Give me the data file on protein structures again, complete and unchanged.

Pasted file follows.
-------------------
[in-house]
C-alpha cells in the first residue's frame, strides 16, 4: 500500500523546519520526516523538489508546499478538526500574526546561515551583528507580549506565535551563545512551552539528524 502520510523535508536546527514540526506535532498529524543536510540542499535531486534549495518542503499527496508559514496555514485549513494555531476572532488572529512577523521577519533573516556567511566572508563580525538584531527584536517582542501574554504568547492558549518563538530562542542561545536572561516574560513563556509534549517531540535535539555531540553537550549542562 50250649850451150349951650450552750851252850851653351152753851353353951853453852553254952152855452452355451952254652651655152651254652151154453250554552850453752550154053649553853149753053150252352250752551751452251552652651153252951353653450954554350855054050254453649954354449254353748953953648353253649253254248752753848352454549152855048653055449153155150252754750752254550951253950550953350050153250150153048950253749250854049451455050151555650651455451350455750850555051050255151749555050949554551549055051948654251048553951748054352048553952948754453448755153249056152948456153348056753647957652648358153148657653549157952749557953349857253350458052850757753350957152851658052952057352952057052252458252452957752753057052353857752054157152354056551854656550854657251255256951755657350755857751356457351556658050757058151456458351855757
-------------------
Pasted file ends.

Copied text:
[in-house]
C-alpha cells in the first residue's frame, strides 16, 4: 500500500523546519520526516523538489508546499478538526500574526546561515551583528507580549506565535551563545512551552539528524 502520510523535508536546527514540526506535532498529524543536510540542499535531486534549495518542503499527496508559514496555514485549513494555531476572532488572529512577523521577519533573516556567511566572508563580525538584531527584536517582542501574554504568547492558549518563538530562542542561545536572561516574560513563556509534549517531540535535539555531540553537550549542562 50250649850451150349951650450552750851252850851653351152753851353353951853453852553254952152855452452355451952254652651655152651254652151154453250554552850453752550154053649553853149753053150252352250752551751452251552652651153252951353653450954554350855054050254453649954354449254353748953953648353253649253254248752753848352454549152855048653055449153155150252754750752254550951253950550953350050153250150153048950253749250854049451455050151555650651455451350455750850555051050255151749555050949554551549055051948654251048553951748054352048553952948754453448755153249056152948456153348056753647957652648358153148657653549157952749557953349857253350458052850757753350957152851658052952057352952057052252458252452957752753057052353857752054157152354056551854656550854657251255256951755657350755857751356457351556658050757058151456458351855757